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Article citations


Sanchez-Padilla, E., Dlamini, T., Ascorra, A., et al. (2012) High Prevalence of Multidrug-Resistant Tuberculosis, Swaziland, 2009-2010. Emerging Infectious Diseases, 18, 29-37.

has been cited by the following article:

  • TITLE: Drug Susceptibility Patterns of Mycobacterium tuberculosis Isolates from Tuberculosis Patients in Coastal Kenya

    AUTHORS: Shadrack A. Yonge, Michael F. Otieno, Rekha R. Sharma, Sarah S. Nteka

    KEYWORDS: Tuberculosis, Resistance Patterns, Susceptibility Tests, Multidrug Resistance

    JOURNAL NAME: Journal of Tuberculosis Research, Vol.5 No.4, October 13, 2017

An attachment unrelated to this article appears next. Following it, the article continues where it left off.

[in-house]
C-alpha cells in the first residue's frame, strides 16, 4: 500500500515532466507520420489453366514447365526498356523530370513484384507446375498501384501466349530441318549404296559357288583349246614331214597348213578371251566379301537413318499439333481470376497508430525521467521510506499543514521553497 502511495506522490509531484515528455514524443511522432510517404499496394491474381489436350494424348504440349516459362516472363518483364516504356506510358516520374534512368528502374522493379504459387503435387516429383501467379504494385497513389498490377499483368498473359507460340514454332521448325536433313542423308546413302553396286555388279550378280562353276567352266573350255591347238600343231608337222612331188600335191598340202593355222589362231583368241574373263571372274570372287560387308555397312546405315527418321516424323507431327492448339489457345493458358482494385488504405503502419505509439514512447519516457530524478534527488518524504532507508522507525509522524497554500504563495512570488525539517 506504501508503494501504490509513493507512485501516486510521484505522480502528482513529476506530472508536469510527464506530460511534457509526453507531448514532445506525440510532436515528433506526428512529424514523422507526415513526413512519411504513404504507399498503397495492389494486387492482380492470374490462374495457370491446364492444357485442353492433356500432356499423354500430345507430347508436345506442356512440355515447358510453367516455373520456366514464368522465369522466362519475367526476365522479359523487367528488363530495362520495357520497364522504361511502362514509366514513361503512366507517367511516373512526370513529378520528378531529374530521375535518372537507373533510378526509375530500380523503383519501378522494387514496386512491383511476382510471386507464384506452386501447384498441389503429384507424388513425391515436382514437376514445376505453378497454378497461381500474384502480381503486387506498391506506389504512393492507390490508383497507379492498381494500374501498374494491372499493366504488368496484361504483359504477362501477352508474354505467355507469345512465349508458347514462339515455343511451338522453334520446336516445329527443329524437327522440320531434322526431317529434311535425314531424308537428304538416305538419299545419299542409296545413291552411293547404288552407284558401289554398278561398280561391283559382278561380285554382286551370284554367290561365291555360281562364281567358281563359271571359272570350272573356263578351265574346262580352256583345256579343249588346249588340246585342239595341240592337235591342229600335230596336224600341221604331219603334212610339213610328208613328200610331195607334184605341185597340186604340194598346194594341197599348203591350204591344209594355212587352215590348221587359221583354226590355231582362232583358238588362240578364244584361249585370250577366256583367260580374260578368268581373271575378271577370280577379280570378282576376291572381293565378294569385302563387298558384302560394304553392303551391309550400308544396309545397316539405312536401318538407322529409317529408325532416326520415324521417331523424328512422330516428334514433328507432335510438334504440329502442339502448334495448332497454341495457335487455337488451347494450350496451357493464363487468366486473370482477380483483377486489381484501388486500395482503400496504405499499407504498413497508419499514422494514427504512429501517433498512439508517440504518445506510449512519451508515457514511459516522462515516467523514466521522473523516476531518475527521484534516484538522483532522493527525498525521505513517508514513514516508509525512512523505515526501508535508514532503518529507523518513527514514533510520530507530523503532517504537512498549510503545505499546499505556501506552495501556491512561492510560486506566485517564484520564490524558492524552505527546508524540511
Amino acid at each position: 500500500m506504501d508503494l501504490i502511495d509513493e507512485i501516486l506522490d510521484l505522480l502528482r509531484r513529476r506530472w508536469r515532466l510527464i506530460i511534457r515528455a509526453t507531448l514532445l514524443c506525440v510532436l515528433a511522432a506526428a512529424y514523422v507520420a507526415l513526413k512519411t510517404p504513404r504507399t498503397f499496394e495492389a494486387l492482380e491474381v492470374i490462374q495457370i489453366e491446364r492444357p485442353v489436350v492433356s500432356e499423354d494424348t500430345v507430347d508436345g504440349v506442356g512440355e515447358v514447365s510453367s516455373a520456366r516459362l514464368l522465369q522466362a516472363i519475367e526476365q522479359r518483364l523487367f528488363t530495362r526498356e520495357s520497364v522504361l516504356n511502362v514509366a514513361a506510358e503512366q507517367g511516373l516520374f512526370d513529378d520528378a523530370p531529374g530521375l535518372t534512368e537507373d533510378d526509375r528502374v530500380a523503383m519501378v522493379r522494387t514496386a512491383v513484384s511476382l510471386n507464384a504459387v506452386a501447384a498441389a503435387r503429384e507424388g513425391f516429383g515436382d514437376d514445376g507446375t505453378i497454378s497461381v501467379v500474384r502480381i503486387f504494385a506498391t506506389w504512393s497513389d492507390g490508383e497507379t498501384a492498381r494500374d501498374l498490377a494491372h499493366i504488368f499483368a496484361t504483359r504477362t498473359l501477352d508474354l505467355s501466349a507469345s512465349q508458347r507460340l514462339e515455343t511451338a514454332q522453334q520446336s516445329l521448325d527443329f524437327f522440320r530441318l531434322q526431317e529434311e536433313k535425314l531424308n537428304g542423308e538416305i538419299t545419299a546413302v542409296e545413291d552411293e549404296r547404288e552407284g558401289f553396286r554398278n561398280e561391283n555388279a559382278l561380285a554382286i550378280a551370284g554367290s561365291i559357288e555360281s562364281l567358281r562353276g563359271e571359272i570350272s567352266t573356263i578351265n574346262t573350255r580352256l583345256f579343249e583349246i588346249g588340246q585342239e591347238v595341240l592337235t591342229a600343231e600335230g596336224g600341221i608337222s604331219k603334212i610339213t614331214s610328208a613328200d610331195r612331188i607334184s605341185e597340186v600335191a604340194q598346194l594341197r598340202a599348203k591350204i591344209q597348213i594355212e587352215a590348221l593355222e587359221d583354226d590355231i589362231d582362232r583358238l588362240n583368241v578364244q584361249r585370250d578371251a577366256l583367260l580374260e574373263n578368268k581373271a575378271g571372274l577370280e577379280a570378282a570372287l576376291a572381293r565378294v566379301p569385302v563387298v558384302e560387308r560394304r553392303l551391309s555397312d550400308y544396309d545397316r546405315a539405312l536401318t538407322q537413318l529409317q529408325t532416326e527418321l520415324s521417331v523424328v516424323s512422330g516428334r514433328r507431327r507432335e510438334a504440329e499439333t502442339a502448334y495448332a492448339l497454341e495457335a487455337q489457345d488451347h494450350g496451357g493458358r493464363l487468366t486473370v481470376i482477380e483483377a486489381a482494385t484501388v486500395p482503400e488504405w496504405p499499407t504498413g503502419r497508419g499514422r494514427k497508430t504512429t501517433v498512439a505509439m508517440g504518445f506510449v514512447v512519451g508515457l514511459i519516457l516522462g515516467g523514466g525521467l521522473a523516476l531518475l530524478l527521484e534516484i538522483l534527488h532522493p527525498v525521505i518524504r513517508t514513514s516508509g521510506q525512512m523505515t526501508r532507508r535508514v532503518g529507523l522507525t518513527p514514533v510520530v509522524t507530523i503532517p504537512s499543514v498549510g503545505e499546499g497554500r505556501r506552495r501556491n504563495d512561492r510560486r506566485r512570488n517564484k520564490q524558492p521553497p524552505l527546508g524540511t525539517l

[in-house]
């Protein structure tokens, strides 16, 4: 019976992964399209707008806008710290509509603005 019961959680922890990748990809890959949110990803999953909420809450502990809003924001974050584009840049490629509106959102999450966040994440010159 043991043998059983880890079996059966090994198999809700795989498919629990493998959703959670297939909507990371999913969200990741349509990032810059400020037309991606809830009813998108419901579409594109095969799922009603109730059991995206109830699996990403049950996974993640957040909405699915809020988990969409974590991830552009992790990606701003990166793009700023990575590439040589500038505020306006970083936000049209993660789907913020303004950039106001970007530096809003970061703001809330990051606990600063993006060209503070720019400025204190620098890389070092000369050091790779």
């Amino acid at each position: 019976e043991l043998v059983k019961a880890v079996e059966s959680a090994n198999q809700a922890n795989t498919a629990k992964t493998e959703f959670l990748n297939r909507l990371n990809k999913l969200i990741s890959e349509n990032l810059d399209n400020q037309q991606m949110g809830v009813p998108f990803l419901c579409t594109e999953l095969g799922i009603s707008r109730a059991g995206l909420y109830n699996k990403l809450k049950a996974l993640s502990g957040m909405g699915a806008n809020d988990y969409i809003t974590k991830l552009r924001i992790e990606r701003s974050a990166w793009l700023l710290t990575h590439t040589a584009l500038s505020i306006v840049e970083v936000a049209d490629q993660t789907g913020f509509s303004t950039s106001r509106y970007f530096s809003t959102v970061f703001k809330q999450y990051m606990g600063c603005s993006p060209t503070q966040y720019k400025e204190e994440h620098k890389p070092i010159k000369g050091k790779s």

ABSTRACT: Background: Tuberculosis (TB) is an infectious disease caused by the bacillus Mycobacterium tuberculosis. Anti-tuberculosis drug resistance is an emerging health problem in Kenya and especially in Coastal region. This is a major challenge in tuberculosis control. Diagnosis is based on Ziel-Neelsen staining alone and patients are treated without information on sensitivity patterns. Aim: This study aimed to determine drug susceptibility patterns of Mycobacterium tuberculosis in Coastal Kenya. Study Design: Hospital and laboratory based cross-sectional study was carried between April 2015 and July 2016 at Coast General Referral hospital; Tudor, Port-Reitz, Likoni Sub-County hospitals; Mlaleo, Kongowea and Mikindani health centers. Methodology: Sputum samples from patients with bacteriological confirmed TB on microscopy were cultured on Lowenstein Jensen (LJ) media. Strains of MTB complex from Lowenstein Jensen (LJ) slopes were subjected to drug susceptibility testing (DST) to first-line drugs including isoniazid (H), rifampicin (R), streptomycin (S) and Ethambutol (E) using proportional method on the Mycobacterium Growth Indicator Tube (MGIT) conventional method. Participants were offered diagnostic testing and counselling for HIV testing. Results: Drug sensitivity test was performed for a total of 210 Mycobacterium tuberculosis isolates for the first line anti-TB drugs. About seventy eight percent and twenty nine percent of the strains from new patients and previously treated patients were fully sensitive to all the drugs tested respectively. Prevalence of any resistance to one drug was 102 (48.6%, 95% CI: 20.45 - 28.23). Any single drug resistance was most frequent in isoniazid 30 (16.0%), Ethambutol 20 (10.0%), Streptomycin 18 (18.3%) and Rifampicin 4 (2.1%) in newly diagnosed patients. Among previously treated patients any resistance to streptomycin, ethambutol, isoniaziad and rifampicin was 10 (58.8%), 9 (52.9%), 7 (41.2%) and 4 (23.5%) respectively. Prevalence of MDR-TB defined as resistant to at least both isoniazid and rifampicin was 10 (4.8%) among new and previously treated patients respectively. Conclusion: The current study reveals that the overall resistance to first line anti-TB drugs was high. Although the rate of MDR-TB was relatively low, this signifies that conditions favouring the spread of MDR-TB are on high rise. Therefore, it is essential to address the problems of development of drug re-sistant strains of TB by establishing good TB programmes (DOTS). Patients’ adherence to anti-TB drugs and introducing drug sensitivity testing (DST) services at County level hospitals will minimize occurrence of drug resistant.